Regards from a lonely camper with a howling wind as companion. It started snowing again. Inside it is so cosy warm.
Today I experienced something stranger as the weirdest fiction.
June 2012: On my first day in Russia I got totally lost in a huge forest. Late afternoon, in soaking rain, I came upon a Russian town. At a hairdresser I found a lady who could speak a few words English. She organised a bed for me with friends of her. They invited me into their home like an old friend. They laid out a feast for me which went on until long after midnight.
The next morning they gave me a small white toy rabbit as farewell gift so that I always would remember them.
On my way back from Siberia after crossing the Arctic Circle on one particular day, I was freezing on the KLR. I stopped at a roadside shop and bought a poncho to warm me up at night time. I didn’t have any space available in any of the panniers. I had to take out the white rabbit and in soaking rain I put it against the wall of the shop and left it there.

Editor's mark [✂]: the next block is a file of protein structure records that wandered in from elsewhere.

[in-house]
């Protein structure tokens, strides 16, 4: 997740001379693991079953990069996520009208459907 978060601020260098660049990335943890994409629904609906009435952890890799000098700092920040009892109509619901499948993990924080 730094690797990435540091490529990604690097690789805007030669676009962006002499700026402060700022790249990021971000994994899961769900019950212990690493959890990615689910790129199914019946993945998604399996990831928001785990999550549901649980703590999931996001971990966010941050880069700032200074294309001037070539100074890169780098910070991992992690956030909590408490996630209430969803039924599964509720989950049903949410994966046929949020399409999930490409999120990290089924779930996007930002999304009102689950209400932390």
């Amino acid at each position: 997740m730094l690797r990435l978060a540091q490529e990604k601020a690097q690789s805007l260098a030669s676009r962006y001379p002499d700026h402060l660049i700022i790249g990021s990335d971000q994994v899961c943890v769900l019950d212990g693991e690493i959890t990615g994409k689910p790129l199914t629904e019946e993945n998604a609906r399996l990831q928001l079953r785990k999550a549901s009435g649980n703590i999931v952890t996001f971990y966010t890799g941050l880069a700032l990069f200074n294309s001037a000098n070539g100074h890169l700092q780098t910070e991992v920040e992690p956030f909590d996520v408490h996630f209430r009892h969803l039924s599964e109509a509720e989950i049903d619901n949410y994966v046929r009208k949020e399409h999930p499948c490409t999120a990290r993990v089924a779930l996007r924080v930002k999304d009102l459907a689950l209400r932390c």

This morning on our way north to Norway we stopped at the same shop. The same lady of two years ago was still working there. I told her the story of the rabbit. Her face lit up and she started searching in a huge box. And there, after two years and two months, I got the toy rabbit back!!
Merja, thank you so much for keeping the toy rabbit as if you knew that I would come back for it! (www.antinmerja.fi)
A fairy tale with a happy ending which I had to share.
Returning to Loma-Vietonen was like getting home.
The friendship with and hospitality of Tuija and Hisky is something that I treasure dearly.
After travelling only 22 hours we got to Rovaniemi on Friday night. But boy o boy, did my bum hurt! I cannot believe that two years ago I sat for nearly 25 000 km on the KLR saddle.
A weak sun is shining with very little heat in the rays. It was cold enough for me to don beanie and scarf.
Before this journey I read an amazing book about travel in Lapland. It was written way back in 1857 by Taylor Bayard, called Northern Travel Summer and Winter Pictures of Sweden Denmark and Lapland. I quote:
“The male deer used for draft are always castrated, which operation the old Lapp women perform by slowly chewing the glands between their teeth until they are reduced to a pulp, without wounding the hide.”
And today I saw a painting in the Arktikum museum. Have a look at he lady on the bottom left corner.
Regards from Lapland!